btw - I drive a Discovery and I know all LR drivers are perfect so just be careful!!!

    David
  • turbodogturbodog Posts: 246
    it is so true...I am a beemer driver and totally hate Audi... They will never be king of British roads!
  • DonDaddyDDonDaddyD Posts: 12,689
    blackworx wrote:
    And I don't care what anyone says - in my experience the flashier/sportier the car, the more likely the driver is to act like a c0ck. So while I don't subscribe to the "all <insert name of car> drivers are rubbish" school of thought, I certainly subscribe to the notion that certain types of driver are much more likely to be driving certain types of car.

    This is true! So very true. My Dad has treated himself to a BMW 5 series 3ltr sport. I may invent 'inertial dampers' so that when he accelrates my Mum's and Brothers eyeballs are not forced further back into their skull.
    Food Chain number = 4

    A true scalp is not only overtaking someone but leaving them stopped at a set of lights. As you, who have clearly beaten the lights, pummels nothing but the open air ahead. ~ 'DondaddyD'. Player of the Unspoken Game
  • blackworxblackworx Posts: 123
    Oh, and +1 for planet with Jezza vs planet without :D
    Trek XO1
    FCN4
  • si. dsi. d Posts: 52
    I have to agree with the Audi drivers ruling. I was passed by an un-marked police Audi yesterday evening, at speed, lights and siren going, with about an inch to spare.

    Also to further add weight to the claim: "Traffic cops" on TV the other night (always a good laugh), an Audi driver got a severe telling off from a police man on a motorbike for driving like an idiot.
    FCN- 4 with Laser designator sights
  • CiBCiB Posts: 6,098
    BenS999 wrote:
    Note to ChrisinBicester :

    I firmly believe that if any driver knowingly disobeys the rules of the road – as in your said case – its fair game to follow the offender and when they stop (and it’s safe to do so without endangering other motorists/ cyclists/ pedestrians/ and possibly Audi drivers although I really wouldn’t worry too much about them) beat the said offender within an inch of their lives. You would then have the right to have the offender banned from driving for life, and be allowed to sell his car and keep any proceeds as a reward for the good work achieved. 
    Clearly the offender in this case was fully aware he was in the wrong, and this somewhat course method should only be applied in such events. If it was a genuine mistake then he would have noticed this whilst in the left lane, and indicated to move over – also by way of courtesy he would have looked over and made eye contact with the driver to his right who being a reasonable and responsible person would have realised the driver had made a simple error and allowed him to pull in front. The manoeuvre would have ended with a simple friendly wave and not two fingers and increased blood pressure meaning no one would have arrived at work in a foul mood.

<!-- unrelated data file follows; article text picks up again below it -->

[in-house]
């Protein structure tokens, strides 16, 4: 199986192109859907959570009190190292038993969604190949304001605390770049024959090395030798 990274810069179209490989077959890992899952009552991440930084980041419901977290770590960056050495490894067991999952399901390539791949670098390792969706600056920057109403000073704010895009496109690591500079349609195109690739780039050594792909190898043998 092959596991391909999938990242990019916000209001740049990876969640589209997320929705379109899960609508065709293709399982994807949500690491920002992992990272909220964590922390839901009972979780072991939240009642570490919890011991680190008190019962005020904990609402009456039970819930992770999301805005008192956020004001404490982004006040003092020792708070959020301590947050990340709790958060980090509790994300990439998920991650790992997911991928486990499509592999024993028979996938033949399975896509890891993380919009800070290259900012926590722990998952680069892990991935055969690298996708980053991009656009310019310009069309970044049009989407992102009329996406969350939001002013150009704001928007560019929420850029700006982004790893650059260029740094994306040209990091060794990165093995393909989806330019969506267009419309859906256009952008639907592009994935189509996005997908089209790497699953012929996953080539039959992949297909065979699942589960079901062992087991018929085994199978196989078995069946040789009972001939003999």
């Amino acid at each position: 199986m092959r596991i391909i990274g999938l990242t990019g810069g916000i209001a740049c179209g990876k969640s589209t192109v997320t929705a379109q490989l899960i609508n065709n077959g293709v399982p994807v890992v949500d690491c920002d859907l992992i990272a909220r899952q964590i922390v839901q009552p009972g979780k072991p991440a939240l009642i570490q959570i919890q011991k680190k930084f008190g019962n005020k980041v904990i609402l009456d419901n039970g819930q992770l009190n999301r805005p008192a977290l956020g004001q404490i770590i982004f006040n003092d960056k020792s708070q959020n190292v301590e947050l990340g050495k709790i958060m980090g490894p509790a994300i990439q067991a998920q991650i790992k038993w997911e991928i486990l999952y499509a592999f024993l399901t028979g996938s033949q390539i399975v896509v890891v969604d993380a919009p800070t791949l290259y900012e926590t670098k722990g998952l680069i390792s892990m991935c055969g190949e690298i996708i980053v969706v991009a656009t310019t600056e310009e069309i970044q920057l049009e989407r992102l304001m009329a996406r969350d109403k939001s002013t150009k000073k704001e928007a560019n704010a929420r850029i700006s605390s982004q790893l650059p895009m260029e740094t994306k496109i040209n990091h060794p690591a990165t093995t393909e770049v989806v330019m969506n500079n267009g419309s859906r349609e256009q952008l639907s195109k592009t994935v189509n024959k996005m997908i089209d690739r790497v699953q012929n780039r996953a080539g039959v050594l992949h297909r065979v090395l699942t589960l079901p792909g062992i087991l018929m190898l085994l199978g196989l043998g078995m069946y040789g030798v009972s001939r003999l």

Who’s with me on this one?

    Not me. We all make mistakes from time to time; best is to acknowledge the error and move on. I didn't mind one jot that Mr BM had got himself in the wrong lane - it's a common mistake there; I was half-expecting it and let him go anyway - but his reaction made him look like a twonk tbh. That's the issue. Audi / BM / Volvo / Ford / Wartburg et al drivers are all as likely to be in the wrong place, fail to indicate their intentions, drive around with sidelights on, use their fogs when it hasn't been foggy for days, drive at 35 in a NSL, dither at junctions, pull out when not safe, tailgate, park in disabled or parent + toddler bays, and wear driving gloves. They can do this all they like as far as I care, but when they do, I'd rather they didn't react as if it's somehow my fault for being on the receiving end of their incorrect decision and therefore due a dose of aggression from the offending numpty. If you get something wrong, live with it. Don't give me a face full of abuse just cos I happened to be the one who was affected in some minor way by it.

    Ban em & string em up? Nah - smile & wave. It throws them a bit.
  • cjcpcjcp Posts: 13,345
    It's the Audis that have caught my attention this week, but an increase in the number of scooters that are being driven by complete choppers. Has this bus lane thing or the cold air gone to their empty heads? They'll be mounting the pavements next.
    FCN 2-4.

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    "It stays down, Daddy."
    "Exactly."
  • _Brun__Brun_ Posts: 1,740
    I'm glad someone mentioned Audis. Has anyone seen that new Q5 telly ad with the cardboard box and quite annoying tune? I made that, and can assure everyone that the scribbly guy is definitely a c0ck. Have you seen the way he does his hair in the mirror, the pillock.
  • iain_jiain_j Posts: 1,941
    I don't get the paper Jezza writes in but i've read a couple of the compilation books, "And Another Thing" and whatever the other one's called. I laughed my head off all the way through. More people need to tell things like they are, like he does.

    EDIT: The World According To Clarkson. That's the other one.